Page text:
Still from the film A Ghost Story, starring Casey Affleck and Rooney Mara
A haunting drama that has Casey Affleck as a ghost under a white sheet, a documentary that looks at Whitney Houston’s tragic death and a drive-in screening of An American Werewolf in London will feature at Sydney Film Festival in June.
Director Nashen Moodley has announced the first films in the program – 15 features and 13 documentaries – and revealed the 64th festival will include an extra cinema.
While still based in its traditional venues in the city – the State Theatre, Event Cinemas George Street and Dendy Opera Quays – the festival has the Randwick Ritz joining Dendy Newtown, Cremorne Orpheum, the Art Gallery of NSW and Casula Powerhouse for an event that attracted more than 170,000 patrons last year.
Moodley expects one of the highlights to be David Lowery’s A Ghost Story, a drama that has Affleck as a musician who dies in a car crash then returns to the home he shared with his grieving wife, played by Rooney Mara.
“It’s very a minimal film and, as you can tell from the sheet, very lo-fi,” Moodley says. “But it’s a really moving love story.”
English documentary maker Nick Broomfield will be a guest at the festival – and present a masterclass – for the screening of Whitney: Can I Be Me, which charts Houston’s rise to become one of the world’s biggest female singers then her downfall and death in 2012.
“Just like in Amy [the Oscar-winning documentary about Amy Winehouse],we see things going wrong,” Moodley says. “It’s a tragic story but also one that features the absolute beauty of her voice.”
An American Werewolf in London, the comic horror film from 1981, will screen under a full moon at the Skyline Drive-in at Blacktown.
The first n film to be announced is the comedy That’s Not Me from a husband-and-wife filmmaking team, writer-director Gregory Erdstein and writer-star Alice Foulcher. She plays twin sisters who are both actors in a film that was made for just $60,000.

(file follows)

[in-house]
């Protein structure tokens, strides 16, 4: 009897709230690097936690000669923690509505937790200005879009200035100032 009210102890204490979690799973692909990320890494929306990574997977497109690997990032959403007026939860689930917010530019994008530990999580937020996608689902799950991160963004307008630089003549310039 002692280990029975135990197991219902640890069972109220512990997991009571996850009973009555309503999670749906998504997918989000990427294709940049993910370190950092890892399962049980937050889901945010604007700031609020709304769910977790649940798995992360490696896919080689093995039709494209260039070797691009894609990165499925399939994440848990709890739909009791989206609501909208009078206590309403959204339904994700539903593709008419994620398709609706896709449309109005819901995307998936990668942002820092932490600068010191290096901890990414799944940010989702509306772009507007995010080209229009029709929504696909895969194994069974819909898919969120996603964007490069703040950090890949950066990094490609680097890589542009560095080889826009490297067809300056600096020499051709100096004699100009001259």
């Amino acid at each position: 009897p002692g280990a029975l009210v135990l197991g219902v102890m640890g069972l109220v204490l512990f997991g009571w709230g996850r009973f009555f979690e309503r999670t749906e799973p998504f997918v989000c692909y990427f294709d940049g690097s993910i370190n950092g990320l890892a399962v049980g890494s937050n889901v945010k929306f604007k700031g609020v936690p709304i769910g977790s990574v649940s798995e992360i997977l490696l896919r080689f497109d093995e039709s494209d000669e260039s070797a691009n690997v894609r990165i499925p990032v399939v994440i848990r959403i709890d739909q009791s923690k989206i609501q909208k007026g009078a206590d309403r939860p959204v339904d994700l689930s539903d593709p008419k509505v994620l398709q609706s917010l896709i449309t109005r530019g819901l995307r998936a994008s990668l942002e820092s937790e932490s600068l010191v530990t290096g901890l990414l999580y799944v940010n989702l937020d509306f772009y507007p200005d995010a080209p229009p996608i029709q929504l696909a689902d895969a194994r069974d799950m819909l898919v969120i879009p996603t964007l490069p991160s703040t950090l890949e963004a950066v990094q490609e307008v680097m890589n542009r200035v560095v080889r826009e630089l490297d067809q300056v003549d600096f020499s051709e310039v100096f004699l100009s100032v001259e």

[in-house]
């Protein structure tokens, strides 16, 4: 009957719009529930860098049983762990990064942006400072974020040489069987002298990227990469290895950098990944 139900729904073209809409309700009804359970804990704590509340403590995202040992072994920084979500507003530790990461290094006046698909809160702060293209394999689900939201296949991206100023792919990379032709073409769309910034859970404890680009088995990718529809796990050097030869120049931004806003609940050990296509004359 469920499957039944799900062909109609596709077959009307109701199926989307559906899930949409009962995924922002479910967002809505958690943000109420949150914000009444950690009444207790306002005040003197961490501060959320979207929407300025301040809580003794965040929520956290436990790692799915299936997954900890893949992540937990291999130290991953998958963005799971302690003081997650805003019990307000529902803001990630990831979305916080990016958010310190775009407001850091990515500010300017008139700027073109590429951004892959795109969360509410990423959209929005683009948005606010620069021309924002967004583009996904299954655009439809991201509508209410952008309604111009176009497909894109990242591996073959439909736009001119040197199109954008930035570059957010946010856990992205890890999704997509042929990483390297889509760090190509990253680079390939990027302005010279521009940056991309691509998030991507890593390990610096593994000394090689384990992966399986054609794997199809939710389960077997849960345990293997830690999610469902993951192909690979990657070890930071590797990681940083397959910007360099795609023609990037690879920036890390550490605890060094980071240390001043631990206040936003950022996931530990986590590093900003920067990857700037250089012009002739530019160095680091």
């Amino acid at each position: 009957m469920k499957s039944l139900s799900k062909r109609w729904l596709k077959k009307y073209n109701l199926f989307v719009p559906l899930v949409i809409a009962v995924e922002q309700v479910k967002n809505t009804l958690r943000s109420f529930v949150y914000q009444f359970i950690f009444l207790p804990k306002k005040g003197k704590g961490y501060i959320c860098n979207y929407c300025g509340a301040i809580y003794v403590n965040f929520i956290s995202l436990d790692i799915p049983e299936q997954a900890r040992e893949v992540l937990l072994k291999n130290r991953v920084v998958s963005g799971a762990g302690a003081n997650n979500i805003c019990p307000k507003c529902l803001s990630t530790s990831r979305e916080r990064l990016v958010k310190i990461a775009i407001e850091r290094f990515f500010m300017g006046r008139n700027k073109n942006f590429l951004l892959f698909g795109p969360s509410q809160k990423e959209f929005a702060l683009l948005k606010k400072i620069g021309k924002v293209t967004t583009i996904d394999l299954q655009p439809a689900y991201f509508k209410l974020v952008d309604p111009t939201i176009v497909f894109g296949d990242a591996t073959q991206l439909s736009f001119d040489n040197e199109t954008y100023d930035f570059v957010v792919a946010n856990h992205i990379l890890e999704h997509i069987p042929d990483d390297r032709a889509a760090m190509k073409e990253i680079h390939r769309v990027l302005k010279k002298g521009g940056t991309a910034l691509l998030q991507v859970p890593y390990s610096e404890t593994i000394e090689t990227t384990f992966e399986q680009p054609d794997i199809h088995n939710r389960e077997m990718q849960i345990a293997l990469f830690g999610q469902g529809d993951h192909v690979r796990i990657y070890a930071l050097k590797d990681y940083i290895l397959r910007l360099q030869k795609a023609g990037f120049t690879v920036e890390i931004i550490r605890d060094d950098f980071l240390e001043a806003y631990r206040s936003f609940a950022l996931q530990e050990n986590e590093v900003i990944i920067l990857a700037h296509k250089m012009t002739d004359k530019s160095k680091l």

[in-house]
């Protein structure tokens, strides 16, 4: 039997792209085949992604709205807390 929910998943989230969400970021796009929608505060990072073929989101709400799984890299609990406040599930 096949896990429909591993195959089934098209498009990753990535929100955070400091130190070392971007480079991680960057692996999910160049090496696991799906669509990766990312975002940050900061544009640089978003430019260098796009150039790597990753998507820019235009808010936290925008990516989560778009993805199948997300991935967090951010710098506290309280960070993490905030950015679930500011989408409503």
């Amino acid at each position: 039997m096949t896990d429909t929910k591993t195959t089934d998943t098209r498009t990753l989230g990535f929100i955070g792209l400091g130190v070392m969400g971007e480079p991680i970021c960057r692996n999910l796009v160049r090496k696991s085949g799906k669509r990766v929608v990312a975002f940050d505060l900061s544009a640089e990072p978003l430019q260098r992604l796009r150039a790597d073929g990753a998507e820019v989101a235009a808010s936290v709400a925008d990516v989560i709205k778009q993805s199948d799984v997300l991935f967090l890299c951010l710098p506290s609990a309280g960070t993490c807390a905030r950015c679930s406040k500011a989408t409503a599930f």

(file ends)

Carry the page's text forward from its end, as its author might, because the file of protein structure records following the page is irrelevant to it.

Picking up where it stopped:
“It’s an independent film that’s very clever and very funny,” Moodley says. “They say it’s inspired by Bridesmaids and Girls and that’s certainly the case but it has a certain Curb Your Enthusiasm type awkward humour as well.”
At a festival that is traditionally strong on documentaries, another highlight looks to be Raoul Peck’s I Am Not Your Negro, which was up for best feature documentary at the Oscars this year. Based on an unfinished manuscript by American writer James Baldwin, it is narrated by Samuel L. Jackson.
Also screening are Jennifer Peedom’s follow-up to the acclaimed Sherpa, the documentary Mountain; the acclaimed Swiss-French animation My Life As A Zucchini, which was up for best animated feature at the Oscars; the documentary Winnie, about Winnie Madikizela-Mandela; Waiting For Giraffes, which is described as an inspiring documentary about a zoo caught in the middle of the Israeli-Palestinian conflict; and the Mexican film The Untamed, which Moodley describes cryptically as “sci-fi erotica meets social realism.”
While yet to decide on an opening night film, he is “about halfway” through finalising the competition for “courageous, audacious and cutting edge” cinema.
The rest of the program will be announced on May 10, with the festival running from June 7 to 18.